Kickstarter Tabletop Alert: ‘Dinosaur Island’

Dinosaur Island, Image: Pandasaurus Games
Dinosaur Island, Image: Pandasaurus Games

At a Glance:
Create “the world’s greatest dinosaur theme park” by researching DNA, investing in rides, and balancing out the dull herbivores against the exciting, yet risky, carnivores. Don’t forget to invest in security, or your guests might get more than they bargained for.

Game Components, Image Pandasaurus Games
Game Components, Image Pandasaurus Games

Components:

  • 16 Specialist Cards
  • 74 Income Chits
  • 15 Objective Cards
  • 10 DNA Dice
  • 9 Plot Twist Cards
  • 1 Research Center Board
  • 1 Track Board
  • 1 Marketplace Board
  • 4 Park Boards
  • 4 Lab Boards
  • 20 Lab Tiles
  • 20 Double-Sided Paddock Tiles
  • 14 Dino Recipe Tiles
  • 50 Dinosaurs
  • 12 Scientists
  • 100 Marker Cubes
  • 24 Limit Cubes

How to Play:
I haven’t yet received a copy of Dinosaur Island, but there’s a lot of information available on the game’s Kickstarter page. The game is already available to play on Tabletopia as well, and you can read through an early version of the rules there.

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Dinosaur Island is a worker placement style game in which you can choose between various options for expanding your theme park and keeping it profitable. At the start of the game, a number of objective cards are revealed such as “have eight dinos in your park.” The number of these objectives is dictated by the number of players plus any extras added in to extend the game length. The first player to fulfill an objective takes the card and gets the victory points listed.

Each round is made up of five phases: Research, Market, Worker, Park, and Cleanup. In the research phase, players roll DNA dice, assign their scientists, increase cold storage, and procure the recipes to make dinos. The market phase allows players to hire staff, build attractions, or upgrade their labs. During the worker phase, players assign their worker pool to tasks within the lab which can allow you to create dinos. You’ll also need to keep an eye on your security level ready for the next phase. During the park phase, visitors arrive. These are a mixture of paying guests and troublesome hooligans, the number who show up is dictated by your park’s current excitement level. Your guests spread out through the park and might be eaten by dinosaurs if the park’s threat level exceeds its security, losing you victory points! Finally, you reach the cleanup phase, in which turn order is chosen for the next round, the market is refreshed, and workers returned to their starting locations. Victory points are scored during this phase too.

A Typical Park Design, Image: Pandasaurus Games
A Typical Park Design, Image: Pandasaurus Games

The end of the game is triggered when only one objective card remains unclaimed on the table. Once this happens, play continues until all five phases of the current round are finished. Players then score up their VPs and leftover money–the player with the most VP at the end of the game is the winner.

I was particularly interested in the scalable game length mechanic which will allow you to choose how long you want the game to last, from one hour up to 2.5 hours regardless of how many players are involved. The plot twist cards also sound like they will help keep the game interesting throughout multiple replays–although if there aren’t “storm hits the island” and “rogue employee steals your research with a can of shaving cream” cards, then I’ll be very disappointed. Some of these plot twist cards are revealed at the beginning of the game and stay in effect throughout, others are revealed when objective cards are successfully resolved.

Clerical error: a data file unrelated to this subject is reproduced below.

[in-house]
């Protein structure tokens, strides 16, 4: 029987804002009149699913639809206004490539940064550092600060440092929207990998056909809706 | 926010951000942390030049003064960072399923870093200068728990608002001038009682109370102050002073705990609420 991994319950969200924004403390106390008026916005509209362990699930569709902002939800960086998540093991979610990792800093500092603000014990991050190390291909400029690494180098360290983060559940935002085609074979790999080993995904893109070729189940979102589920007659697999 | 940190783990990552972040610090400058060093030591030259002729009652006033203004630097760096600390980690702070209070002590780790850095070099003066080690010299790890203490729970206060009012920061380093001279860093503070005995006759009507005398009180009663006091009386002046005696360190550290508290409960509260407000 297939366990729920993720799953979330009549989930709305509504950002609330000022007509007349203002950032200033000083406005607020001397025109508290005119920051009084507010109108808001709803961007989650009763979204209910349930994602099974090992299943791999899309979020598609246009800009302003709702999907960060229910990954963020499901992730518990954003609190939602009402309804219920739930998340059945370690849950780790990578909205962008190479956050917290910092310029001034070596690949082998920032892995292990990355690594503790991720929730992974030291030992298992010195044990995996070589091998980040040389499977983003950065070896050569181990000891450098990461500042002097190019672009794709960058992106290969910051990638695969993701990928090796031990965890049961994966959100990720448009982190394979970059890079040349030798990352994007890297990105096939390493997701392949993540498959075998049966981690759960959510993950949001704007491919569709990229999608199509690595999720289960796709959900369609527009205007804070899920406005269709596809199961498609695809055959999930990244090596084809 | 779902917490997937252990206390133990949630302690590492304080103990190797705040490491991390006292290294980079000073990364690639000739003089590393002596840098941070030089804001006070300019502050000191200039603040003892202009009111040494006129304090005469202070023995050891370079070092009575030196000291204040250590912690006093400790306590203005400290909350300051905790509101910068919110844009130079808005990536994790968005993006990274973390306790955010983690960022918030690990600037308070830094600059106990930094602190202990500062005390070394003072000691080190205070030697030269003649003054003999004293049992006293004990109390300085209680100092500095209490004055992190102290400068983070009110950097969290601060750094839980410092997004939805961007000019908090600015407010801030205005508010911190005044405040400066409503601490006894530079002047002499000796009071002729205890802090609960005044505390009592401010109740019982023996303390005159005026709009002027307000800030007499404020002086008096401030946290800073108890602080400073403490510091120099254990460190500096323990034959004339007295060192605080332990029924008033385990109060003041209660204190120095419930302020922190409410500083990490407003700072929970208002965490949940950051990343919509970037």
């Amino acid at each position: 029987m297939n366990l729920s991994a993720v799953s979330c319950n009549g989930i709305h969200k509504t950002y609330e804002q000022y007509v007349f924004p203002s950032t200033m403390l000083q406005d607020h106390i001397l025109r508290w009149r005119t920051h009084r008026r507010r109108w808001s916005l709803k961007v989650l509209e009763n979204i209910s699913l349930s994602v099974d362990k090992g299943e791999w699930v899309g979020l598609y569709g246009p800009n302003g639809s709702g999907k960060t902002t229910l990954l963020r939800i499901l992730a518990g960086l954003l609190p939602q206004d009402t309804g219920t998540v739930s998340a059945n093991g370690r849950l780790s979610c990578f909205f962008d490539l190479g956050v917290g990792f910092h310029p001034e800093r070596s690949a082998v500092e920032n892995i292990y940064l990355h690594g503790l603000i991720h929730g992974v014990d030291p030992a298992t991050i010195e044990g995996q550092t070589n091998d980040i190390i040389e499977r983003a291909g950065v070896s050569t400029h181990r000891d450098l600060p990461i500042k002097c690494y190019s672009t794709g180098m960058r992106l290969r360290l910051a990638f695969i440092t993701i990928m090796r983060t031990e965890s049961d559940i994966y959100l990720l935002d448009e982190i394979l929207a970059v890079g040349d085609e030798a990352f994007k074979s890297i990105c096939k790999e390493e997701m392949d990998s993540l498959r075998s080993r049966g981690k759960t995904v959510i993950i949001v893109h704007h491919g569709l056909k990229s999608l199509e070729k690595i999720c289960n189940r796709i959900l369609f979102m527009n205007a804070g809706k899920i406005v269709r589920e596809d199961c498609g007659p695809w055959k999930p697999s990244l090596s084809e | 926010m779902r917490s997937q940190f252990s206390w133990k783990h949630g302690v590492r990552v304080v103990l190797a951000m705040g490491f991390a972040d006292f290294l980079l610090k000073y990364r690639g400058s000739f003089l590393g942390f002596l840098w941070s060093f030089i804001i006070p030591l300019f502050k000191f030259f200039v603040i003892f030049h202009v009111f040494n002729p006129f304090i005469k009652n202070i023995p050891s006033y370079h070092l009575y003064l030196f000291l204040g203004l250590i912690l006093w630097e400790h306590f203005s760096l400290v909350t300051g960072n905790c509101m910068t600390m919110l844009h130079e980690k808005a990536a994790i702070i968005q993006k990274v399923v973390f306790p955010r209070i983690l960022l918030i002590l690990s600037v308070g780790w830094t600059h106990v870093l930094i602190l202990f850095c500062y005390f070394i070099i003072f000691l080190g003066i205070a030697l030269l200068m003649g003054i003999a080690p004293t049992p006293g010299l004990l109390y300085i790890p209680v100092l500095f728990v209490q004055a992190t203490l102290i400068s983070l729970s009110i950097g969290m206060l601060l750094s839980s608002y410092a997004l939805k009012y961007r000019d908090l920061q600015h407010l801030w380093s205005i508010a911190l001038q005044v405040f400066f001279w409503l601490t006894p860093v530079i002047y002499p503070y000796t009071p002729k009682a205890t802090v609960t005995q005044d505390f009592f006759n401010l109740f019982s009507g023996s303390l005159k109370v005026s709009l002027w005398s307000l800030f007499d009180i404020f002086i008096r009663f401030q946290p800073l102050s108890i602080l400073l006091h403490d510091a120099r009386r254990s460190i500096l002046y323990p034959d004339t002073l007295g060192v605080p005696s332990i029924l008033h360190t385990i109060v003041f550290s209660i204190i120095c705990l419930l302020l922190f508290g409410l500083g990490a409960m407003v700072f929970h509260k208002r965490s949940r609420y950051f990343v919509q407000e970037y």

Dinosaur Island Box Art, Image: Pandasaurus Games
Dinosaur Island Box Art, Image: Pandasaurus Games

Verdict:
Let’s acknowledge the elephant in the room, shall we? Yes, Dinosaur Island is heavily (HEAVILY) influenced by a certain 1990s blockbuster movie. After my initial excitement on reading about the game, my biggest concern was whether or not the developers would be slapped with a Cease and Desist before production could even get started. I raised the issue with the developers and was assured both that their legal team have vetted it, and that the game was inspired more by the 1993 MECC game DinoPark Tycoon (why have I never heard of this before, seven-year-old me is deeply upset that this existed and she didn’t know about it) than by the other franchise we’re all thinking of. That being said, I do wonder if the legal team over at Big Dino Franchise will feel the same way.

I love the look of this game. The vivid ’90s technicolor artwork is right up my street, and there are dinosaur meeples. DINOSAUR. MEEPLES. The developers had me hook, line, and sinker just at that. The campaign is already well funded with over 25 stretch goals reached (including more dino meeples!) and more yet to come. The rules suggest a great balance between the strategy of worker placement and the fickleness of dice rolling, plus the whole thing has the feel of management simulation games like Theme Park and Airline Tycoon–a genre of video games I have loved since childhood.

I can’t wait to get my hands on this one and build my very own dinosaur theme park. Let’s just hope I can keep the velociraptors under control…

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